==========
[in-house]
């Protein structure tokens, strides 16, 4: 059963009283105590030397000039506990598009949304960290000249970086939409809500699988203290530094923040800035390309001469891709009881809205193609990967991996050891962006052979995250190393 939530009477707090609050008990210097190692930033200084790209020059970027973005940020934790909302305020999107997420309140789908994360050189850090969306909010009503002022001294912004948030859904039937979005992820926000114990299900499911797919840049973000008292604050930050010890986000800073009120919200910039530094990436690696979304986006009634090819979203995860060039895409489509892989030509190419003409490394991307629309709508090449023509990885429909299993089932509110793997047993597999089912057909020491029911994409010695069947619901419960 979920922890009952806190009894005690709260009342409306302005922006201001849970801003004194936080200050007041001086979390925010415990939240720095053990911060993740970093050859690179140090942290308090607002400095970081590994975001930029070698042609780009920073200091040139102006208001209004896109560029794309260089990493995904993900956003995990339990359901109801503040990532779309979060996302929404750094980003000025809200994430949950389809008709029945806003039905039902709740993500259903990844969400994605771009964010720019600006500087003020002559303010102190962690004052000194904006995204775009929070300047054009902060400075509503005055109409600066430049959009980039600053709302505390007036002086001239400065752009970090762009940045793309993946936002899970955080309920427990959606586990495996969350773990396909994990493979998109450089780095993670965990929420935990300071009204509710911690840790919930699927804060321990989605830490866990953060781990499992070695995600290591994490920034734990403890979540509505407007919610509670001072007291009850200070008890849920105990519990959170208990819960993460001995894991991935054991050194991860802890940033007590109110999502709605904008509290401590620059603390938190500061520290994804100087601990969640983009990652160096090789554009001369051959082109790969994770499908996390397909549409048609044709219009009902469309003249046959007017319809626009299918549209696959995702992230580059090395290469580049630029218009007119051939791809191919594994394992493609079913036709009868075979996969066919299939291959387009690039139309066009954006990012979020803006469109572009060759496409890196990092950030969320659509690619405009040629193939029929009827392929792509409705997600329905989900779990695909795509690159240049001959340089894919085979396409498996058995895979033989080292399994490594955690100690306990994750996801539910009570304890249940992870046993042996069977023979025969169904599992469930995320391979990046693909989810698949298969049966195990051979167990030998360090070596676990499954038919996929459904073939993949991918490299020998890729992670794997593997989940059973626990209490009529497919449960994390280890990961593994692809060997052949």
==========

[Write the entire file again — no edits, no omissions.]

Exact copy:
[in-house]
């Protein structure tokens, strides 16, 4: 059963009283105590030397000039506990598009949304960290000249970086939409809500699988203290530094923040800035390309001469891709009881809205193609990967991996050891962006052979995250190393 939530009477707090609050008990210097190692930033200084790209020059970027973005940020934790909302305020999107997420309140789908994360050189850090969306909010009503002022001294912004948030859904039937979005992820926000114990299900499911797919840049973000008292604050930050010890986000800073009120919200910039530094990436690696979304986006009634090819979203995860060039895409489509892989030509190419003409490394991307629309709508090449023509990885429909299993089932509110793997047993597999089912057909020491029911994409010695069947619901419960 979920922890009952806190009894005690709260009342409306302005922006201001849970801003004194936080200050007041001086979390925010415990939240720095053990911060993740970093050859690179140090942290308090607002400095970081590994975001930029070698042609780009920073200091040139102006208001209004896109560029794309260089990493995904993900956003995990339990359901109801503040990532779309979060996302929404750094980003000025809200994430949950389809008709029945806003039905039902709740993500259903990844969400994605771009964010720019600006500087003020002559303010102190962690004052000194904006995204775009929070300047054009902060400075509503005055109409600066430049959009980039600053709302505390007036002086001239400065752009970090762009940045793309993946936002899970955080309920427990959606586990495996969350773990396909994990493979998109450089780095993670965990929420935990300071009204509710911690840790919930699927804060321990989605830490866990953060781990499992070695995600290591994490920034734990403890979540509505407007919610509670001072007291009850200070008890849920105990519990959170208990819960993460001995894991991935054991050194991860802890940033007590109110999502709605904008509290401590620059603390938190500061520290994804100087601990969640983009990652160096090789554009001369051959082109790969994770499908996390397909549409048609044709219009009902469309003249046959007017319809626009299918549209696959995702992230580059090395290469580049630029218009007119051939791809191919594994394992493609079913036709009868075979996969066919299939291959387009690039139309066009954006990012979020803006469109572009060759496409890196990092950030969320659509690619405009040629193939029929009827392929792509409705997600329905989900779990695909795509690159240049001959340089894919085979396409498996058995895979033989080292399994490594955690100690306990994750996801539910009570304890249940992870046993042996069977023979025969169904599992469930995320391979990046693909989810698949298969049966195990051979167990030998360090070596676990499954038919996929459904073939993949991918490299020998890729992670794997593997989940059973626990209490009529497919449960994390280890990961593994692809060997052949």